Bikepacking Versus Bike Touring – What’s The Difference?

In the recent issue of Kootenay Mountain Culture magazine we feature a story about writer Andrew Finley’s experience bikepacking the Purcell Range in British Columbia. Here are the differences between bikepacking and bike touring.

Bike Touring – Like cruising in your RV, only sweatier

• The first person to bike tour around the world was Englishman Thomas Stevens , from 1884 to 1886. He used a penny farthing with a small bag attached to his handlebars.

• Today, most touring bikes are sturdier versions of road bikes with numerous attachments points for front and rear racks and panniers. This set-up allows the rider to carry 80 litres of gear – similar to a large backpack – without compromising stability.

• In recent years, some touring bikes have become beefier and have had bikepacking equipment incorporated into them, like triangle-shaped frame bags. But the road-bike geometry and bag layout still make riding singletrack a scary proposition.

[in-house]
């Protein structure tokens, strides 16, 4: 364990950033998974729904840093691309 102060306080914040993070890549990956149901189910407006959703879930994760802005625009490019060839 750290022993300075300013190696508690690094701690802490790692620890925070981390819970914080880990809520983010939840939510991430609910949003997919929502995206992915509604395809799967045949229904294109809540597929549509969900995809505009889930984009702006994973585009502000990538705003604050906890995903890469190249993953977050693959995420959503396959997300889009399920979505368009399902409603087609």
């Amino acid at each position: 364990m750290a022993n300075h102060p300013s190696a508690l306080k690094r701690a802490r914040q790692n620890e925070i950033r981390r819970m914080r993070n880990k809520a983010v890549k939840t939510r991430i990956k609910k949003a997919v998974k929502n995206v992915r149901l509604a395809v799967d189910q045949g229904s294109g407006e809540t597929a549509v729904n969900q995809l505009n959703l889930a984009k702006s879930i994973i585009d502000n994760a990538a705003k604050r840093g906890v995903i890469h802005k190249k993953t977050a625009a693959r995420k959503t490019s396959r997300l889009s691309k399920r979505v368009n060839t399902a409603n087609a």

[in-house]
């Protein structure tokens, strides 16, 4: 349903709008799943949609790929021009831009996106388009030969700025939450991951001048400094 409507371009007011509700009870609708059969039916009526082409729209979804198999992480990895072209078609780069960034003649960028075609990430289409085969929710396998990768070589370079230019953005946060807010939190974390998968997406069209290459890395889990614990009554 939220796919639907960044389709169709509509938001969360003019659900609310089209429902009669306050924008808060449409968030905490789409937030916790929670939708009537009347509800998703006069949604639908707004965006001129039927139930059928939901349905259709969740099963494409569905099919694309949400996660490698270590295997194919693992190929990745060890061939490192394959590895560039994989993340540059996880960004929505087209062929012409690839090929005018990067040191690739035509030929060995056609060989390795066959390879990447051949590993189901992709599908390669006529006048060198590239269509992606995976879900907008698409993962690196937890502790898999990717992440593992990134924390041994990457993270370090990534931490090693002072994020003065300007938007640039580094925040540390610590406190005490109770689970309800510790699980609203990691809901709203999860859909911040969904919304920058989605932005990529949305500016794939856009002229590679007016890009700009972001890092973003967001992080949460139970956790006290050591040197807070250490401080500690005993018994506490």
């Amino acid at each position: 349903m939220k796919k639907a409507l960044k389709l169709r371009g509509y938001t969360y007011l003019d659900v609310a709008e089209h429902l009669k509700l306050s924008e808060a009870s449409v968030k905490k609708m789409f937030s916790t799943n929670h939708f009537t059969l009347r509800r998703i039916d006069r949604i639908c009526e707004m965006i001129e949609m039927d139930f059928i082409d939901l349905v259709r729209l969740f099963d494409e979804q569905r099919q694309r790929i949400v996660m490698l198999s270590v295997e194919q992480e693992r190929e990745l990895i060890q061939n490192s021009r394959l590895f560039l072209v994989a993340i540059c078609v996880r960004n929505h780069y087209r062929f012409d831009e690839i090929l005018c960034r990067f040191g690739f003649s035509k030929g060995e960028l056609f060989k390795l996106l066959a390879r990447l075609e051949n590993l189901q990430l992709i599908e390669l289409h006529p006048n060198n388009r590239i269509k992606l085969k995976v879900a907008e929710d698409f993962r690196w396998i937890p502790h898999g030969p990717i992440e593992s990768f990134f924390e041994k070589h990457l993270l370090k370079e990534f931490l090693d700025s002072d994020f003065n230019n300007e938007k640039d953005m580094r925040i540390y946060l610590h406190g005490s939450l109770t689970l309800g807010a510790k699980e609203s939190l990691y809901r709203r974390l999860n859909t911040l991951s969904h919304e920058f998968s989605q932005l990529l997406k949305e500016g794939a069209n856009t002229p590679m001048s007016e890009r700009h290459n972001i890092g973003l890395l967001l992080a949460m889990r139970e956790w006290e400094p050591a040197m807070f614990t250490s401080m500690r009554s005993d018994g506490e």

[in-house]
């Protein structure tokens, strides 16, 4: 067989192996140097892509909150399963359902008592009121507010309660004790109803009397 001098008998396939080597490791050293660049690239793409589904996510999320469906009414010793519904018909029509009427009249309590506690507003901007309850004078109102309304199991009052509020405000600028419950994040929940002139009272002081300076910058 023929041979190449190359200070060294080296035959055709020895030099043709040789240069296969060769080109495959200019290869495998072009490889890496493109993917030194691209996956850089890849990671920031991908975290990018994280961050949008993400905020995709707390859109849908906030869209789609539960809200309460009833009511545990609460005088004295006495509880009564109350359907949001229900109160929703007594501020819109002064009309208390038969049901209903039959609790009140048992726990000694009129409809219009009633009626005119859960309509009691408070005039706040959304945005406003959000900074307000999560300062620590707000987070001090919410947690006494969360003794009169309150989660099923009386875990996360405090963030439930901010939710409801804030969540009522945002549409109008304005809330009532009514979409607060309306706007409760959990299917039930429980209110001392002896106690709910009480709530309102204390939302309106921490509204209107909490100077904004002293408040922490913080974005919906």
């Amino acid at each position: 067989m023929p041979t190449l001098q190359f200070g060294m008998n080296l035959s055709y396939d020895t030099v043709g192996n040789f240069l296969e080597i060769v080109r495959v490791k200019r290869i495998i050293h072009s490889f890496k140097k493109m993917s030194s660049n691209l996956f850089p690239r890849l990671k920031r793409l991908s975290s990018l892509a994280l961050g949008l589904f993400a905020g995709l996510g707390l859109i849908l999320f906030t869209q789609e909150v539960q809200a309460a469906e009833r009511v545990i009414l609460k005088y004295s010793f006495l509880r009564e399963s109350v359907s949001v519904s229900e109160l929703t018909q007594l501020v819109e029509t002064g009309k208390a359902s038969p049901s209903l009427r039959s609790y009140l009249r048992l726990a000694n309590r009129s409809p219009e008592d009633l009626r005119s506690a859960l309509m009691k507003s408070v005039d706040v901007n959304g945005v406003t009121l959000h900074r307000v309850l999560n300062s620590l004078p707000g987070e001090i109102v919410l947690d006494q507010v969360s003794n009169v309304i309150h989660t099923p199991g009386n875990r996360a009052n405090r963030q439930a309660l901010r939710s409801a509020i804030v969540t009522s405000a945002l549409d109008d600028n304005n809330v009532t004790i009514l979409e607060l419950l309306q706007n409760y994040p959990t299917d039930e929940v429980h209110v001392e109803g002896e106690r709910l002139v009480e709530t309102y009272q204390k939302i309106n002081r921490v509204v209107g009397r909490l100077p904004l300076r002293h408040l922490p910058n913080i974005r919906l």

BikePacking – Like mountain biking, only heavier.

• Ten years ago, few people knew what bikepacking was, but with lighter bike frames and new bag designs, the sport is seeing a surge in popularity.

• Bikepackers typically use their existing mountain bikes, and they outfit them with streamlines bags that are smaller than saddlebags, limiting them to ultralight camping gear. Wearing a backpack is not a great idea because the extra weight will ravage your butt after a few days.

• Bikepacking requires load precision: heavy items like food typically go on the middle of the bike, while sleeping bag, pad, and other light items go in the handlebar bag or under your seat.

Share your thoughts on this post